It wouldn’t be fair to say the superhero genre is dead, but it’s almost on life support. Sure, in recent years we’ve gotten some really strong films, such as Spider-Man 2, Batman Begins, and obviously The Dark Knight. However, we also get stuff like Green Lantern and Fantastic Four. For every Iron Man, we get a Ghost Rider. Even with the good superhero films, there’s a bit of fatigue. It’s a lot of been there, done that, but this time with a new paint scheme, which plagued Thor for me. Luckily, we have Chronicle.
Chronicle is the tale of three high school students, who happen to find a crystal deep in a cave within the woods. After, they black out but are given super-powers. The real story comes from our main point-of-view, Andrew, played by Dane DeHaan. Andrew’s got it pretty rough, his mother’s dying, his father’s a drunk and he’s tormented at school. Now even though it’s a cliché background, it helps cement our emotional connection so that when Andrew begins to go down the road of evil, it’s all the more poignant.
The other two kids are Steve and Matt, played by Michael B. Jordan and Alex Russell, respectively. Where Matt is a bit more reserved and maybe not as big, Steve is the big man on campus. Everyone loves Steve, which makes an interesting dynamic as the three main characters come together. All give pretty great performances, with Dan DeHann being a stand-out. He drives home the emotional beats that make the cliché work. Something should be said about Michael B. Jordan, though, who proves yet again, as he did on The Wire and Friday Night Lights, that he’s one of the best young actors today.
The film starts out good, with our introduction to Andrew and his world, and it only gets progressively better as the film goes on. The adventure and joy is watching these kids discover their powers, but only to watch it all burn. Speaking of, the film is a lot darker than anyone could have really picked out from the trailers. There’s a lot of killing, a lot of abuse and a lot of just dark, which helps the film to stand out from its peers.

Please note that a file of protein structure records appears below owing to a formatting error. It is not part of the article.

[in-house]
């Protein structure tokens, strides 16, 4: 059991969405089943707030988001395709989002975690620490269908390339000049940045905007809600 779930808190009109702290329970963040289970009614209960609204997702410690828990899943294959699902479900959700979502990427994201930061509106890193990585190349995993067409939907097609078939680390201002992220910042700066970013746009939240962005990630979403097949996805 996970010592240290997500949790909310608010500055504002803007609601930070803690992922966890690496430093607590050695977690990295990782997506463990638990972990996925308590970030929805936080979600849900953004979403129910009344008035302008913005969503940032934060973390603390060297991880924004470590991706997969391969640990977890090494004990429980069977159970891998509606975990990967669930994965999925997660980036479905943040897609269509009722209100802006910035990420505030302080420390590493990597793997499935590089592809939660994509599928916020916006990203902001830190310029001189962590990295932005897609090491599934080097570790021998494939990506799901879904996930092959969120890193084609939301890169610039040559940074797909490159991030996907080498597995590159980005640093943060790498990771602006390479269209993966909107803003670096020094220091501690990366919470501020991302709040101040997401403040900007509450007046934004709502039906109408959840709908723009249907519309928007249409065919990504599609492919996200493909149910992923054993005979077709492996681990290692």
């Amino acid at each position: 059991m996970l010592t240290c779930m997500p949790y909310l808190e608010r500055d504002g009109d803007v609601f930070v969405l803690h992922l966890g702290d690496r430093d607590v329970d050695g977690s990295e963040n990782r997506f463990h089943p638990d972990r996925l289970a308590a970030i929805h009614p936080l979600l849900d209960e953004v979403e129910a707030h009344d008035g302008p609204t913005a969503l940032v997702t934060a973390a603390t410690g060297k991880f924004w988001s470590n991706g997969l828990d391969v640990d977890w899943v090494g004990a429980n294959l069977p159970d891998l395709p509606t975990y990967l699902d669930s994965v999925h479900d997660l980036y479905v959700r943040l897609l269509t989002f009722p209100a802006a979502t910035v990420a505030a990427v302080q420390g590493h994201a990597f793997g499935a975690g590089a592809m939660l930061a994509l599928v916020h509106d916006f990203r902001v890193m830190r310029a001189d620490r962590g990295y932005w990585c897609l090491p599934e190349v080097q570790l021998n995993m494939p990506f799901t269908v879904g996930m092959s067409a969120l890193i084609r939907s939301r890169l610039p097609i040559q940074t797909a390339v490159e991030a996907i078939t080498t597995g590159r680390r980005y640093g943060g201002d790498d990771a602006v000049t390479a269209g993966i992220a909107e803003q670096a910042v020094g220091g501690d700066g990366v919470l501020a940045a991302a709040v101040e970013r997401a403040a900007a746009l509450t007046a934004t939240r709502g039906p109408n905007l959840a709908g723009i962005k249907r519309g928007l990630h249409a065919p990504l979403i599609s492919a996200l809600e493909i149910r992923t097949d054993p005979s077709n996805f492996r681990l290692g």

If there’s one major gripe I have with the film, it’s the found footage aspect of it. In some degrees it pushes the genre forward; it’s just not the right genre for this film. It’s nice that it doesn’t rely on a wraparound gimmick, such as Cloverfield or Paranormal Activity. It’s more that you’re just seeing the footage as it’s being filmed. The film even has a workaround on how the camera is still filming, even when action is happening.
However, it mostly serves as a distraction. The biggest penalty comes in the climatic fight. While I give the film credit for sticking to its guns and going found footage till the credits, it only hinders. Instead of seeing one steady shot, we’re treated to many different views as our characters fly through the city fighting. I will say that the final fight is still pretty great and moving.
Chronicle feels like a superhero movie we don’t deserve, but got anyways. It doesn’t try to set up a franchise as every superhero film must these days. It knows exactly what it is and it tells its story. Great performances and a well-paced script push the film forward. It’s a refreshing film that’ll stick out for years to come.
(Poster courtesy of IMP Awards)